Phantom Thread is about a lot of things: the eccentricities of genius, how to live with a genius, and how relationships can get very twisted. In Paul Thomas Anderson’s original script, we get a glimpse of darkness that I’m not sure many people can stomach. For me, a very good movie had a very disturbing ending that went to a place I wasn’t ready to go.
The story concerns Reynols Woodcock (Daniel Day-Lewis), one of the top dress designers in the world. He works out of his home, with a bevy of seamstresses and his sister (Lesley Manville) basically running the business. He also has a series of muse/concubines, who provide him inspiration, companionship, and a little sex. The film opens with him finally tiring of one of these women, who demands his attention during breakfast (a very important meal for Woodcock–if his breakfast routine is ruined it can foul his whole day).
That girl is sent packing by Manville, who knows her brother’s quirks and works around them, without kowtowing to him (at one point she tells him he doesn’t want to get into a fight with her, because he will lose). But that very evening Woodcock goes into the country and finds his next muse as a waitress in a country inn.
Played by Vicki Krieps, she falls for him, even if he is brutally up front with her while using her as a model. “You have no breasts,” he tells her. But she is determined to finally be the one to capture him (he has never been married). I won’t go too deeply into the plot, but pay attention when Krieps and the cook are out gathering mushrooms.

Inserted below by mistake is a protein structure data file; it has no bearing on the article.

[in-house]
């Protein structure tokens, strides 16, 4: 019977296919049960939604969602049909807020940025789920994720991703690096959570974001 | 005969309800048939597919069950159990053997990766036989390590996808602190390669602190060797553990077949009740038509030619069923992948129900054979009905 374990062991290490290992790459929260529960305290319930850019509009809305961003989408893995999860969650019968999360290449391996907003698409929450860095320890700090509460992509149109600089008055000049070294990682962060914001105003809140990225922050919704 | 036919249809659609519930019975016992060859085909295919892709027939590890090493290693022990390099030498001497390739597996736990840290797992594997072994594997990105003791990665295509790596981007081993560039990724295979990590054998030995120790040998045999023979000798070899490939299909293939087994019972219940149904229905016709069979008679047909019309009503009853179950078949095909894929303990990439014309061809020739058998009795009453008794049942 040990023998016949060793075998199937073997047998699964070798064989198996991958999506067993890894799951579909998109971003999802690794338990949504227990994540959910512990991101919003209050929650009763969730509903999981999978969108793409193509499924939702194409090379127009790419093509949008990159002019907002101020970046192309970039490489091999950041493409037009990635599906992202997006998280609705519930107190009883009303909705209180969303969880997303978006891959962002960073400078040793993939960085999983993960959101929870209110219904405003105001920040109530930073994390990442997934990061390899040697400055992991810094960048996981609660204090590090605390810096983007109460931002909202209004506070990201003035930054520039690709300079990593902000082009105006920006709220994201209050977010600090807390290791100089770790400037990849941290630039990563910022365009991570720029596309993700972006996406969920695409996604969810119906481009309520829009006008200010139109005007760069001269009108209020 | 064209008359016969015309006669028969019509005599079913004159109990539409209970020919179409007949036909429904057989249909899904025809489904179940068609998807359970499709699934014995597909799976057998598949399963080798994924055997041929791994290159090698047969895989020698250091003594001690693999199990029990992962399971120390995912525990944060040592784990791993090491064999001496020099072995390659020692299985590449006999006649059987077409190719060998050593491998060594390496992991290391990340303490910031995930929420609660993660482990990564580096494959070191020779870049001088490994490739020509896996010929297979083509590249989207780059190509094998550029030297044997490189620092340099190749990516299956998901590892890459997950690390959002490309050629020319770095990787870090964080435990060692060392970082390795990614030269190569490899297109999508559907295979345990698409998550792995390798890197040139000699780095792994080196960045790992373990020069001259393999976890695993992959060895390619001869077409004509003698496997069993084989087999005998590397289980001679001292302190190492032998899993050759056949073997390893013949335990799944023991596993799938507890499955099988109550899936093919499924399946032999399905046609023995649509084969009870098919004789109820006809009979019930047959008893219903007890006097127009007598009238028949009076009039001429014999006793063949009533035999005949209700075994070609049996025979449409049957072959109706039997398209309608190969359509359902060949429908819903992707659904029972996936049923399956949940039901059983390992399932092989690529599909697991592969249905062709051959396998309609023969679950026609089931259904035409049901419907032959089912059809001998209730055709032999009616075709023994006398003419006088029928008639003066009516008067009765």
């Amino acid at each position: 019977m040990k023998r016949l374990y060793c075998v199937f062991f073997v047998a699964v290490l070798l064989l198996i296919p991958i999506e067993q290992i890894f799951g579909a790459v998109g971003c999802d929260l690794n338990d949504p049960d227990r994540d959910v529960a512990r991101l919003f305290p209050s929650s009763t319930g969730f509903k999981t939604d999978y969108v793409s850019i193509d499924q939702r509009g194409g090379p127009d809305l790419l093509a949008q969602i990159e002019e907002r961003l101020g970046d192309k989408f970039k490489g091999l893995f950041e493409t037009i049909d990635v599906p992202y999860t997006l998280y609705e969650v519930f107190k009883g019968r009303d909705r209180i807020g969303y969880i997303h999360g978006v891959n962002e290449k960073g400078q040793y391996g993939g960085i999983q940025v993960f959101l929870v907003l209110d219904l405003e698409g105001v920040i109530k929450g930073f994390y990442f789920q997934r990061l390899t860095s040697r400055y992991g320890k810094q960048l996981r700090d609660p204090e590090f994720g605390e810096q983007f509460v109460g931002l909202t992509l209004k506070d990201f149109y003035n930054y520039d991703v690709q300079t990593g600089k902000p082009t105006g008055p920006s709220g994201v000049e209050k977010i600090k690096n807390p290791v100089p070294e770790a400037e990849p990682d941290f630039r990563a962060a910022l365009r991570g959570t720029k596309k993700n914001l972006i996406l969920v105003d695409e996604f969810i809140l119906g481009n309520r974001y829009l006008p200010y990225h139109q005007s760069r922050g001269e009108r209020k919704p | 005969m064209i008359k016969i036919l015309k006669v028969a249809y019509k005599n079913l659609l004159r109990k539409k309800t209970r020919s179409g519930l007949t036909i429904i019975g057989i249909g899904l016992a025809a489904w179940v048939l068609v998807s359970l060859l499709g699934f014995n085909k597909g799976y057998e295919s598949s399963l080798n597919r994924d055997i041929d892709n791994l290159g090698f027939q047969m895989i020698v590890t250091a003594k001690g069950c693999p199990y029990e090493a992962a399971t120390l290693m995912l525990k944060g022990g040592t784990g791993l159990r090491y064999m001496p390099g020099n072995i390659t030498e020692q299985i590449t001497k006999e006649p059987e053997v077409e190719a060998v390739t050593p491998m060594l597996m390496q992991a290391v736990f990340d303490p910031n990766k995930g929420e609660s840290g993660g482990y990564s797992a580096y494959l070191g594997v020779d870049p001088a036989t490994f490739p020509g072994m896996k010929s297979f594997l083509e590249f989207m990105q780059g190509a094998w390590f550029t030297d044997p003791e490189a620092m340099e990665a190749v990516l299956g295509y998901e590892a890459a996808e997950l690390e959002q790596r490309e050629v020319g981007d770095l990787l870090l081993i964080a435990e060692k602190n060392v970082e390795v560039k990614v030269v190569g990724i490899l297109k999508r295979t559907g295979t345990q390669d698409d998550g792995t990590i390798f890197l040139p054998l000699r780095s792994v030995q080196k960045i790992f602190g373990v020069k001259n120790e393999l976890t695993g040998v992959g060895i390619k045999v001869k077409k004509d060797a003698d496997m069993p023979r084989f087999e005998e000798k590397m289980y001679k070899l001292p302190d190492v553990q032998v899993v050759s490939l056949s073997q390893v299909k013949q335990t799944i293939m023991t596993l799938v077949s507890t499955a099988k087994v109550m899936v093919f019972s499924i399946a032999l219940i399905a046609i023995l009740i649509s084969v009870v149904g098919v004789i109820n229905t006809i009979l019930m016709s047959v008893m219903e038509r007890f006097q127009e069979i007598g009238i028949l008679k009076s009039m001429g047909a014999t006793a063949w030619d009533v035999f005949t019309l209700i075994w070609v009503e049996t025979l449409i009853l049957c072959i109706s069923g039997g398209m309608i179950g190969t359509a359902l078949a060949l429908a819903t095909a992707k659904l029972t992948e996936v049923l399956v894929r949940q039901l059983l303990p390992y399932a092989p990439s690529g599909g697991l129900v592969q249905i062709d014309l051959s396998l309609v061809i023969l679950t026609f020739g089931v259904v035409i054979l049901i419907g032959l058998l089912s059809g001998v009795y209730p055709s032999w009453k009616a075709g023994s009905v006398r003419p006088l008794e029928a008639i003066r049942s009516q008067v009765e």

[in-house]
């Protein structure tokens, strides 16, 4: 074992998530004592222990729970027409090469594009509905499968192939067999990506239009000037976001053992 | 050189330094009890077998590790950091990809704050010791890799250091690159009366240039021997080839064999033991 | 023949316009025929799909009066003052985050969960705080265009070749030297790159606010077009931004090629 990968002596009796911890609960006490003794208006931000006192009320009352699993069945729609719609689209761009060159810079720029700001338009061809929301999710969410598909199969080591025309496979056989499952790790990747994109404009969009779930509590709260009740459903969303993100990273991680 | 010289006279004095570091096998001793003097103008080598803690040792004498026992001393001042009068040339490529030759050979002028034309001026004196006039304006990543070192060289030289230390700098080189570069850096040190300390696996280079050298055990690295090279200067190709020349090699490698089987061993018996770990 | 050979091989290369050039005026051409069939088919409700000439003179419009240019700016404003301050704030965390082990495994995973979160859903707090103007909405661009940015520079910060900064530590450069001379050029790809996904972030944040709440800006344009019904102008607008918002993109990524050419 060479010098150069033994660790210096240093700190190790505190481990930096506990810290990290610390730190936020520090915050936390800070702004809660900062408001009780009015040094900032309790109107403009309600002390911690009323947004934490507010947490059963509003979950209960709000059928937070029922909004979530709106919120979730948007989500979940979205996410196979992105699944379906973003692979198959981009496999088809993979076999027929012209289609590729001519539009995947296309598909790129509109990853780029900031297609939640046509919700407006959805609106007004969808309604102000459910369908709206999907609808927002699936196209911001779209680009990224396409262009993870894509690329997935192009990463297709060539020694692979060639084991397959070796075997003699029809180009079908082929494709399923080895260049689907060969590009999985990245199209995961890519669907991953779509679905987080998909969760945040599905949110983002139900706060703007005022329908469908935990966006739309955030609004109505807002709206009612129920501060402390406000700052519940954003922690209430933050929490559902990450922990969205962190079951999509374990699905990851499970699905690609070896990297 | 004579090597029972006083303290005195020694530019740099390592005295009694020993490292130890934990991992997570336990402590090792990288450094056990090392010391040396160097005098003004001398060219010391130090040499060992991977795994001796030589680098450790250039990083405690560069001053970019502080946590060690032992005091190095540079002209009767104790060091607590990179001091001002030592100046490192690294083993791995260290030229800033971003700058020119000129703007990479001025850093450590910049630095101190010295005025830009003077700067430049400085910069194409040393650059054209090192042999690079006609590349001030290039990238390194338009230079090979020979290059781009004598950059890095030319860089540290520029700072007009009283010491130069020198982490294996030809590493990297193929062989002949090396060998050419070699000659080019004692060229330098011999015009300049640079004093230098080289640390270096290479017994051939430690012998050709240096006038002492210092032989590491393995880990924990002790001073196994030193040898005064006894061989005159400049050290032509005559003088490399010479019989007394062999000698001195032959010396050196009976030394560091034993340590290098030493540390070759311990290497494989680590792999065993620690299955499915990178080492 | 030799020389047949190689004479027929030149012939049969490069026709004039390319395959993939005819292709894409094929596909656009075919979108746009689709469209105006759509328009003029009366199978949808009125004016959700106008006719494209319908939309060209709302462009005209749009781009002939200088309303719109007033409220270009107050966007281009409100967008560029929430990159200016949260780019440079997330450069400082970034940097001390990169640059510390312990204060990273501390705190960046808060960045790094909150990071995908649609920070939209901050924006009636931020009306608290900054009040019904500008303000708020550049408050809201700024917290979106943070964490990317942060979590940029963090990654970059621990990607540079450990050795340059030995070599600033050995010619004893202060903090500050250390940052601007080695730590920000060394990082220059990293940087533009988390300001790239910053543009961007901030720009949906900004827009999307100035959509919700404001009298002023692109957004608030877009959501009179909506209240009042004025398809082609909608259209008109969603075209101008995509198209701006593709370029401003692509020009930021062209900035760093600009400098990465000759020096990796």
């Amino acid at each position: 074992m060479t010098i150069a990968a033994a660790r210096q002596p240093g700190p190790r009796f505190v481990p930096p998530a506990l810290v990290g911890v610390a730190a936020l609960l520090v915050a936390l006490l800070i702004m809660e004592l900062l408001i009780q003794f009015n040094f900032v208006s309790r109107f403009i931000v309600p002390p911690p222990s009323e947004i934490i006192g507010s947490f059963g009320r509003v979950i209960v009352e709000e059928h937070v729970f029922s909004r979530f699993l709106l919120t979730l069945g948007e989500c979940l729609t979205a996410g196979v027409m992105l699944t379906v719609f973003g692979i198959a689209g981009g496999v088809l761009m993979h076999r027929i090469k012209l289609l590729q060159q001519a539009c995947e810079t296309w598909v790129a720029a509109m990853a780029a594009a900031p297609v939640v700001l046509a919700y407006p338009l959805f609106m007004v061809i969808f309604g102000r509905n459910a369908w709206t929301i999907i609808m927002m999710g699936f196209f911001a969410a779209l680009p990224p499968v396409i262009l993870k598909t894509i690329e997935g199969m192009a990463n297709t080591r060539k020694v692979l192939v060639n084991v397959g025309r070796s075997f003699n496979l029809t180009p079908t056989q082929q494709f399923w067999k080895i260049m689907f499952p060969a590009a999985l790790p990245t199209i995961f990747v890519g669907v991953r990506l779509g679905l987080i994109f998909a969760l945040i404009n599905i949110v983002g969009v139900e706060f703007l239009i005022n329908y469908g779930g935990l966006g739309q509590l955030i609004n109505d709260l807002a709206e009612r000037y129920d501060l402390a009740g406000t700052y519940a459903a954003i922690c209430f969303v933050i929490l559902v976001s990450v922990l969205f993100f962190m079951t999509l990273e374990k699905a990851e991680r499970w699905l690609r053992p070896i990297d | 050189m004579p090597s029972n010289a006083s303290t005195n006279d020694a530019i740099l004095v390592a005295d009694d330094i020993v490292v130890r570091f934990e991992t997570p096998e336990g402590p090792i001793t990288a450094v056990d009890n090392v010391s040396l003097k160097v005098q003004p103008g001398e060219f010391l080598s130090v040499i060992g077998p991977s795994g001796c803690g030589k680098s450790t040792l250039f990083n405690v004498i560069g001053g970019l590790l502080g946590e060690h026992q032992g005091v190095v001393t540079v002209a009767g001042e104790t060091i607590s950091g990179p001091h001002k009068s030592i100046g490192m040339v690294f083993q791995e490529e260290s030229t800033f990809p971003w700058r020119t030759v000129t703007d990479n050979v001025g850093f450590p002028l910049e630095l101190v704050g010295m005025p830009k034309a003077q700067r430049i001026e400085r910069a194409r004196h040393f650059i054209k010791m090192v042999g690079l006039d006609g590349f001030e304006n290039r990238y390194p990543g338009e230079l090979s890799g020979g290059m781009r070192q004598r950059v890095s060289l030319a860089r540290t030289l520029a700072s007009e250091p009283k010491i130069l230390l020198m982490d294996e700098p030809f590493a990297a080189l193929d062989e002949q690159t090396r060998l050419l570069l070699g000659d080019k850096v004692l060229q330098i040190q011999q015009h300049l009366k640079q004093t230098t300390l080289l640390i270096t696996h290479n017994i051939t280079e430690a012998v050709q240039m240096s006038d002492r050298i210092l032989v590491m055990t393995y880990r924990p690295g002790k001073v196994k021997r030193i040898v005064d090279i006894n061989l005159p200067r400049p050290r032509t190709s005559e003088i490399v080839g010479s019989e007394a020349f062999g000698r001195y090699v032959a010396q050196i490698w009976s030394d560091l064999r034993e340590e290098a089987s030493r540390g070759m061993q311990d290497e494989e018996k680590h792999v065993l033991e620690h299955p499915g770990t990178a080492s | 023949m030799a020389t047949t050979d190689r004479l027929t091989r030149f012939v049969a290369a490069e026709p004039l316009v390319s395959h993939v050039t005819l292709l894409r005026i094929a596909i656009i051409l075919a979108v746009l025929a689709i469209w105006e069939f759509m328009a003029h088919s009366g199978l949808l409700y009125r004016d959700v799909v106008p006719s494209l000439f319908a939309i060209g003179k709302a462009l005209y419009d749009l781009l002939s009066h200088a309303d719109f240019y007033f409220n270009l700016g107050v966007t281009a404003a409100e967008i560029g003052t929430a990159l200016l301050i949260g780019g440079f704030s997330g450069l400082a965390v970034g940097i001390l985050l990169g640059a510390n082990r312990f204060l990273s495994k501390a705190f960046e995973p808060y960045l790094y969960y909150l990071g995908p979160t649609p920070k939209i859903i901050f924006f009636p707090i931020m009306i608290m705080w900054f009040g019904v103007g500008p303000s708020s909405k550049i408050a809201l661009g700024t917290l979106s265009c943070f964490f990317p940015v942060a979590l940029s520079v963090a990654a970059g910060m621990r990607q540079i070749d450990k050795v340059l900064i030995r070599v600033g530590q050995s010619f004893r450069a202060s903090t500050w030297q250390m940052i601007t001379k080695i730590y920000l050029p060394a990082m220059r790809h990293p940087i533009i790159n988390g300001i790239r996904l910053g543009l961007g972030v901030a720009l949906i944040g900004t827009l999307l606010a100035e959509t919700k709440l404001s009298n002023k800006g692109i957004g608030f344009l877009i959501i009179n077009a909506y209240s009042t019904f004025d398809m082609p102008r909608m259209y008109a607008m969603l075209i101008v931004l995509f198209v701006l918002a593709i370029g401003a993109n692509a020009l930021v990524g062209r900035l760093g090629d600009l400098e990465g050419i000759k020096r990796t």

Phantom Thread, despite its delicious decor, costumes, and English manners, reminds me of the great battling couples dramas, such as Strindberg’s Dance of Death, Anouilh’s Waltz of the Toreadors, James Goldman’s Lion in Winter, or Edward Albee’s Who’s Afraid of Virginia Woolf? It even brought to mind Gone Girl, because all of these plays/movies involve basically unlikeable people who deserve each other.
Day-Lewis, in supposedly his last film, is perfect as Woodcock. Anderson could have made him any kind of artist, from chef to writer to painter, as the greatest of these usually have tics and routines that can’t be disrupted. As soon as Krieps is entered into the house, she starts to bother him with noises she makes at breakfast. As for her, she is a schemer, realizing that Woodcock is a mama’s boy (he carries a lock of his late mother’s hair, sewn into his coat). The actress, who has very little on her resume, is playing the protagonist of the piece, as she is the one driving the action. The conflict of the film is whether she can change Woodcock enough to snare him permanently.
Phantom Thread is not exactly quickly paced, but it is frequently funny. Woodcock, a gentleman to the core, unleashes some pretty foul language when provoked, no more than in a scene in which Krieps tries to cook a special dinner for him but prepares the asparagus the wrong way, much to Woodcock’s distress.
I should give a shout out to Mark Bridges, the costume designer, who has to do an excellent job in a film about haute couture, and he does. The film looks great overall, and is an anglophile’s dream.
I suspect Bridges will get an Oscar nomination, as will Day-Lewis, but the story just doesn’t add up for me. It’s as if Anderson wanted to make a film about this subject but didn’t know how to end it. Still worthwhile seeing, though, if only for Day-Lewis’ perfectly mannered performance.